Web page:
Dan Flavin

March 11, 2015 – January 3, 2016
© 2015 Estate of Dan Flavin/Artists Rights Society (ARS), New York. Photo by Cathy Carver

Hirshhorn Museum and Sculpture Garden
Independence Avenue at 7th Street, SW
Washington, DC

Lower Level Floor Plan

Two iconic works by Dan Flavin (American, b. New York, 1933–1996) from the collection are on view. “untitled (to Helga and Carlo, with respect and affection)” (1974) and “‘monument’ for V. Tatlin” (1967) are examples of two of the artist’s most renowned series, the “barriers” and the “monuments,” respectively. A leading figure of Minimal art, Flavin used mass-produced fluorescent light fixtures to make sculptural installations in which light is the primary medium. By blurring the boundary between artwork and environment, he challenged the definition of sculpture as a discrete object. While each of the “monuments” has a fixed form, the “barrier” works are what the artist called “situational,” not site-specific but responsive to the proportions of the spaces in which they are displayed. “untitled” is a freestanding work that extends diagonally for 92 feet across the gallery, prohibiting access to part of the space and filling the room with blue light.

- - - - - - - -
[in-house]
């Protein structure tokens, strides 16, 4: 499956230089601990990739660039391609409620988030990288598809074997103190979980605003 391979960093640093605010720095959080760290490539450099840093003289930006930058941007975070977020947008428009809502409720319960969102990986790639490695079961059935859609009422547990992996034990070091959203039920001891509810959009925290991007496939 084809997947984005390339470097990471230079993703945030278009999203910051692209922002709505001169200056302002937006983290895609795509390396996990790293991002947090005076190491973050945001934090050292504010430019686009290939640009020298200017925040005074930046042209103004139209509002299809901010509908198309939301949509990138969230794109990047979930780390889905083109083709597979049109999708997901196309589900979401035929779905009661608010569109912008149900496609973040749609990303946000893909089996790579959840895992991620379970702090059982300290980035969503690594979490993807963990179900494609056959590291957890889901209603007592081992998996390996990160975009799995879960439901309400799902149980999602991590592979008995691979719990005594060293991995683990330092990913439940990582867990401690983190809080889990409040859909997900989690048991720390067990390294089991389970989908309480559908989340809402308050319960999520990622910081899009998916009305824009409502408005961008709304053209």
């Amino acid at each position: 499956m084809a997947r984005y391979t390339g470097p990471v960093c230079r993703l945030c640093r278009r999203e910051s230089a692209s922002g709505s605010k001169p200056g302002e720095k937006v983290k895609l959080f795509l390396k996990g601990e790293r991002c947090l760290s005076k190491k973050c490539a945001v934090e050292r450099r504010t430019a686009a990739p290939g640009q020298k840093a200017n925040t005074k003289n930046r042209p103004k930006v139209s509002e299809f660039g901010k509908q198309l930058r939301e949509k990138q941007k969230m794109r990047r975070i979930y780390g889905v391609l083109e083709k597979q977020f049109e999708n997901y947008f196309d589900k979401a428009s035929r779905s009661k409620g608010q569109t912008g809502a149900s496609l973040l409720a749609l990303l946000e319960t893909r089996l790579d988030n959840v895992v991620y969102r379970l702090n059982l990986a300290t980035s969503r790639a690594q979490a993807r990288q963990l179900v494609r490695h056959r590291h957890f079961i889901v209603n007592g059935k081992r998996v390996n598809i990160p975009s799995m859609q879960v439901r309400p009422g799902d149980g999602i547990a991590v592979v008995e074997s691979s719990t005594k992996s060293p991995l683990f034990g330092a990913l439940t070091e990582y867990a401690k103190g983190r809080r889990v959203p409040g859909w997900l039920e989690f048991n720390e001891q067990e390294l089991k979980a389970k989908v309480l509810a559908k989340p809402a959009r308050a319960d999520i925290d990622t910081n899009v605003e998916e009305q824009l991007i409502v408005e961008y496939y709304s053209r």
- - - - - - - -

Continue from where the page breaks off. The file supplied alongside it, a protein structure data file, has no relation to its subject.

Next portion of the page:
This installation of ‘untitled’ is the largest configuration of this barrier that has ever been shown. “untitled” is paired with the wall-mounted “monument,” which consists of white bulbs. “monument” is named for Russian modernist Vladimir Tatlin, whose unbuilt “Monument to the Third International” spurred the experiments of the Constructivists. First installed in 1975 at the Kunsthalle Basel, “untitled” is dedicated to Carlo Huber, who was director there, and his wife, Helga.